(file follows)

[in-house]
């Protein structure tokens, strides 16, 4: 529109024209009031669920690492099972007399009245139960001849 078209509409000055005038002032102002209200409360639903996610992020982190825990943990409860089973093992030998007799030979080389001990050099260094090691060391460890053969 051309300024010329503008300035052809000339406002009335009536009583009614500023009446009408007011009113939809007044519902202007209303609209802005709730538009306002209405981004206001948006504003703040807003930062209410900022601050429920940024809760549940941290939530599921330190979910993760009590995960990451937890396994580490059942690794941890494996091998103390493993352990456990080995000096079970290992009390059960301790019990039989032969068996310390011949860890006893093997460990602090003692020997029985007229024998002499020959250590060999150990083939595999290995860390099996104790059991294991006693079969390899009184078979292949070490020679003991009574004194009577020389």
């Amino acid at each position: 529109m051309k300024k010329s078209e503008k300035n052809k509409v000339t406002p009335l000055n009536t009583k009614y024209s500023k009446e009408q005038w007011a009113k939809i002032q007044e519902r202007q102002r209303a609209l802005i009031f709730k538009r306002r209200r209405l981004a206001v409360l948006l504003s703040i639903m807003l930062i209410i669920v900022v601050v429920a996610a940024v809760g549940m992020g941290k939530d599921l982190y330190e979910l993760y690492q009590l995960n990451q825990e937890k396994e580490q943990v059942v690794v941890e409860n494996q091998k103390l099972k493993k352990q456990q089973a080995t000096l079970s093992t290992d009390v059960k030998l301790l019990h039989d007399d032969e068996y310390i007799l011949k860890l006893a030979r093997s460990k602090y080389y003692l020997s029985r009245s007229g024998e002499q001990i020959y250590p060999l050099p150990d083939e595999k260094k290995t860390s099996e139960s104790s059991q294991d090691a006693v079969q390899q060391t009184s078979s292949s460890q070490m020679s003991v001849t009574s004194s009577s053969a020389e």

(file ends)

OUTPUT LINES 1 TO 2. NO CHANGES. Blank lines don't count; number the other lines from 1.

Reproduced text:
[in-house]
């Protein structure tokens, strides 16, 4: 529109024209009031669920690492099972007399009245139960001849 078209509409000055005038002032102002209200409360639903996610992020982190825990943990409860089973093992030998007799030979080389001990050099260094090691060391460890053969 051309300024010329503008300035052809000339406002009335009536009583009614500023009446009408007011009113939809007044519902202007209303609209802005709730538009306002209405981004206001948006504003703040807003930062209410900022601050429920940024809760549940941290939530599921330190979910993760009590995960990451937890396994580490059942690794941890494996091998103390493993352990456990080995000096079970290992009390059960301790019990039989032969068996310390011949860890006893093997460990602090003692020997029985007229024998002499020959250590060999150990083939595999290995860390099996104790059991294991006693079969390899009184078979292949070490020679003991009574004194009577020389």